Scientism is the purported belief that science provides the only source of knowledge and understanding of the world, and the only source of value and meaning in life. Almost no-one holds this belief, and the vast majority of scientists would agree that in addition to science, there is ethics and morality, logic and mathematics, literature, and art in general. However, the development of science has progressively eroded the historical and cosmological claims which Christianity, Judaism and Islam were dependent upon, and when the combination of scientific belief and humanist morality further threatens religious dogma, the modern theist will often attempt to mis-represent scientific-humanist beliefs as 'scientistic'.
When, in 1616, the heliocentric Copernican worldview was declared to be heretical by the Catholic church, and when, in 1633, Galileo was convicted of heresy for advocating such a worldview, the Catholic church would, no doubt, have referred to the Copernican worldview as 'scientistic', if such a term had been available to them then. Heliocentrism contradicted scripture in numerous places, and such an attempt to remove man from his central position in the universe was clearly part of an attempt to extend science beyond its legitimate scope.
When a modern theist argues that science is not the only source of knowledge, the real intention is not to acknowledge the existence of ethics, philosophy and art, but to open the door to divine revelation, holy scripture, and other so-called 'spiritualities', as alternative sources of knowledge. In particular, the theist takes what is belief without evidence or reason, refers to it as 'faith', and suggests that faith offers an alternative source of knowledge, almost like a type of additional, parallel information channel to that provided by empirical, rational science. In reality, this is nothing more than an attempt to re-brand blind, ignorant belief and wishful thinking.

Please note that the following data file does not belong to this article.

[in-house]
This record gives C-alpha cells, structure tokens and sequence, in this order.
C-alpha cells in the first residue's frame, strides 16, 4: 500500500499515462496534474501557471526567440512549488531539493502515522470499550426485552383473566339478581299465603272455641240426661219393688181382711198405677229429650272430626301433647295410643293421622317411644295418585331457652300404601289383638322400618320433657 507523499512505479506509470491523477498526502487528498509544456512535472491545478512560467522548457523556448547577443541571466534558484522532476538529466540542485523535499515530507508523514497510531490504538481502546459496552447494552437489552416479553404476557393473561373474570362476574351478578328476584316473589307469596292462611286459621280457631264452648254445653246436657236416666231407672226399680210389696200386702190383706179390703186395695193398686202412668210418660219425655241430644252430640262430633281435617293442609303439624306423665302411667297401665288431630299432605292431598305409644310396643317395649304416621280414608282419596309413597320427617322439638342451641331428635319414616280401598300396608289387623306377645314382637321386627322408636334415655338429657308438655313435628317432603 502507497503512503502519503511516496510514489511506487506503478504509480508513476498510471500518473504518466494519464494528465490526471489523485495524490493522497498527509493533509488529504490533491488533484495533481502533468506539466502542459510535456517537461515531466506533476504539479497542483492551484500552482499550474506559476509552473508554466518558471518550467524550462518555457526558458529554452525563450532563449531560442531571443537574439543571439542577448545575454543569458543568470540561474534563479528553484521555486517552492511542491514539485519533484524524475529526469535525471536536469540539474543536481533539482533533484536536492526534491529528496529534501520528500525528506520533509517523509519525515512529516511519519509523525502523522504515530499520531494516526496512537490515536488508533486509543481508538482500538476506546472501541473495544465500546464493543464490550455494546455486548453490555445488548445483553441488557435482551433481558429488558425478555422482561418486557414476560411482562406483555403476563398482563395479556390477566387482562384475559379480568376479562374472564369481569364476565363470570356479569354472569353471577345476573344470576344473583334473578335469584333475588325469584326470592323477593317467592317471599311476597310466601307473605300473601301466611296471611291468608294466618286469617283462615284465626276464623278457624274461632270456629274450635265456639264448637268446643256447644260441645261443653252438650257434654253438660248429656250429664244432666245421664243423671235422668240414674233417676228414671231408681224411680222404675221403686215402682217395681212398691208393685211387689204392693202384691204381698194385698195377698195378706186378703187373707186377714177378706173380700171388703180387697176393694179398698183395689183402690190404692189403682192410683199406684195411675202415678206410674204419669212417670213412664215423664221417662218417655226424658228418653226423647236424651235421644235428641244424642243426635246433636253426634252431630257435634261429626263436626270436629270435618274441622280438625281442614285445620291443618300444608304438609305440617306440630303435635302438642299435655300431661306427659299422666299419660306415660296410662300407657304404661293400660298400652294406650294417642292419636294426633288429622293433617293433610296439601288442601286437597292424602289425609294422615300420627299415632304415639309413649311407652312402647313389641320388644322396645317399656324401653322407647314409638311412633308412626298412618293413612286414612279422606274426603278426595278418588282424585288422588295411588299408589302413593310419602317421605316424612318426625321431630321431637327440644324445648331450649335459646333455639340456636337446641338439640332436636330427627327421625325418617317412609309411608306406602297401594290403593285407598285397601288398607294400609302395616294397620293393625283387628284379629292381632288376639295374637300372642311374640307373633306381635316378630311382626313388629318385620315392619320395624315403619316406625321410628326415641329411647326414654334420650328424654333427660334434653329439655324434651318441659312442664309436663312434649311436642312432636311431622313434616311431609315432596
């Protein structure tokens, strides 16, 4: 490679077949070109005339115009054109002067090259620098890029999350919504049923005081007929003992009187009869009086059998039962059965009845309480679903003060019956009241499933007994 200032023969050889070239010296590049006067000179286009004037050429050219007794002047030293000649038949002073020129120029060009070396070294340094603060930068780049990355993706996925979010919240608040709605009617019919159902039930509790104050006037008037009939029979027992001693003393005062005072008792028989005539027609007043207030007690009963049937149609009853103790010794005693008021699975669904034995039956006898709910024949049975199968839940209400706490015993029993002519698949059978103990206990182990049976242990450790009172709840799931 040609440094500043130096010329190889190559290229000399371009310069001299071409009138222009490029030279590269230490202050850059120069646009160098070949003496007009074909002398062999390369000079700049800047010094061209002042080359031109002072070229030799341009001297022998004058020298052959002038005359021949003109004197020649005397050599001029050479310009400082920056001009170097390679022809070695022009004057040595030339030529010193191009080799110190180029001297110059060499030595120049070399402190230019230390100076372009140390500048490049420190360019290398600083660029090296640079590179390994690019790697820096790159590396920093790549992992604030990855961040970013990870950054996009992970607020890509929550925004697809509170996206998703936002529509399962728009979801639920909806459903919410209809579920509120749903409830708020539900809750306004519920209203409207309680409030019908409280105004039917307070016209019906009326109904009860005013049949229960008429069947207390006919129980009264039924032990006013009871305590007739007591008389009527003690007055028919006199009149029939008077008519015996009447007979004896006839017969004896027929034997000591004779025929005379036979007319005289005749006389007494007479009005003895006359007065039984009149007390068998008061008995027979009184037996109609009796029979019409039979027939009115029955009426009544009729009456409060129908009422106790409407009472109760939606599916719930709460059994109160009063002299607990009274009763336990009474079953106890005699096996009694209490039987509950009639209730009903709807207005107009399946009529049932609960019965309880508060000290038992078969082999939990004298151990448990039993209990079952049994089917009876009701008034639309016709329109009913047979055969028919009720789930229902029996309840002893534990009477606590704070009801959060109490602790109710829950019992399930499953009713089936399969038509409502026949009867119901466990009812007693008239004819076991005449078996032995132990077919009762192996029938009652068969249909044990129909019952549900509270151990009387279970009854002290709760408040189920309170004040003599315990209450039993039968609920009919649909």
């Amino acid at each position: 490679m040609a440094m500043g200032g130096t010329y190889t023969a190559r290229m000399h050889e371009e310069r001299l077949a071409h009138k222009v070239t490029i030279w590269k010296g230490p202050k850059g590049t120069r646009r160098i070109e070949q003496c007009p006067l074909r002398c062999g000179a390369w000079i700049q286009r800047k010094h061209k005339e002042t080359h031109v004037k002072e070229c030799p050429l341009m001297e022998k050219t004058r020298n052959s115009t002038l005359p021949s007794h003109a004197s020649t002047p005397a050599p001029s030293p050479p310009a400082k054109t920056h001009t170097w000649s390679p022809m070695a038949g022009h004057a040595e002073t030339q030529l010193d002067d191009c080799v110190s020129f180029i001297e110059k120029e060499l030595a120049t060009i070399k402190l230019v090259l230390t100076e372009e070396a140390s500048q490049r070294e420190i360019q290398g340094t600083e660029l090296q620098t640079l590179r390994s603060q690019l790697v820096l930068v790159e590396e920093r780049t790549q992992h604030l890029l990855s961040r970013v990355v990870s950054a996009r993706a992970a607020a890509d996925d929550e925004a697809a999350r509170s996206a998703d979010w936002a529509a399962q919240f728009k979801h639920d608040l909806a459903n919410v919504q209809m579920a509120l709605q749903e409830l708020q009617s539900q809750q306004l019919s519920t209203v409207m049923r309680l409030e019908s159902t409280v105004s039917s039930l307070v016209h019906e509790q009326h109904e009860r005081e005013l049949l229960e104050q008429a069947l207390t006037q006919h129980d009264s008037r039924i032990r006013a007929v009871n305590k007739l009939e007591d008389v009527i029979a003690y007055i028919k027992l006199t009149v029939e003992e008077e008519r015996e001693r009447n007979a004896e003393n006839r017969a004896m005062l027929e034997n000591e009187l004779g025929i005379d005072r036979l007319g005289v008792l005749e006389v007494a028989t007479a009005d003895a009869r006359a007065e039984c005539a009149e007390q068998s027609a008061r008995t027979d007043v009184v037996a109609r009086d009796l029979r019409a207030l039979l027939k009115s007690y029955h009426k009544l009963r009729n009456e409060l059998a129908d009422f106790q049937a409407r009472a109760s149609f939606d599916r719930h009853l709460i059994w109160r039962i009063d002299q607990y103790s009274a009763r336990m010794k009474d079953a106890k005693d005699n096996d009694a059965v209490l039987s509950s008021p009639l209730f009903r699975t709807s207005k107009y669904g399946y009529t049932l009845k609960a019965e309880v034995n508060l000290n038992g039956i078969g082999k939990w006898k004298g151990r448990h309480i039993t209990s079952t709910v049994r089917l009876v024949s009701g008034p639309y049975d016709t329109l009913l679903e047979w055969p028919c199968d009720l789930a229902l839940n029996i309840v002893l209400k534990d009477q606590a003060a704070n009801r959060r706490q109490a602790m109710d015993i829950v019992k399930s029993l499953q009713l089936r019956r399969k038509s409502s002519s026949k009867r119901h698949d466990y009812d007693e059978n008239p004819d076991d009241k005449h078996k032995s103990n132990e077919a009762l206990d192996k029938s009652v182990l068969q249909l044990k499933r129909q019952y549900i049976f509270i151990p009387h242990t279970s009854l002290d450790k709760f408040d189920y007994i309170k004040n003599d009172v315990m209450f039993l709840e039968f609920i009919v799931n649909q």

Another, closely allied, strategy employed by the modern theist is to argue that belief in science is itself a faith. Such claims depend upon an attempt to re-define the meaning of the term 'faith' so that a belief in anything becomes a faith. Correctly defined, as noted above, faith is belief without evidence or reason. In contrast, both scientific beliefs, and belief in the scientific method itself, are beliefs supported by reason and evidence. There is copious evidence for the success of the scientific method, and an understanding of Bayesian probability provides an understanding of why the scientific technique is so successful. Science, then, is clearly no faith.
The modern theist, wary of the success of science and humanism in Western society, is careful not to openly advocate their theism, but to construct first the paper-tiger of scientism, as an imaginary enemy, from which religion is then to provide sanctuary and salvation. On the contrary, a worldview which includes a moral system based upon rationality rather than religious decree, a scientific understanding of the physical world based upon reason and evidence, and a fully-rounded population, appreciative of the arts, philosophy and literature as well as science and technology, is the means by which the human race will be capable of progressing.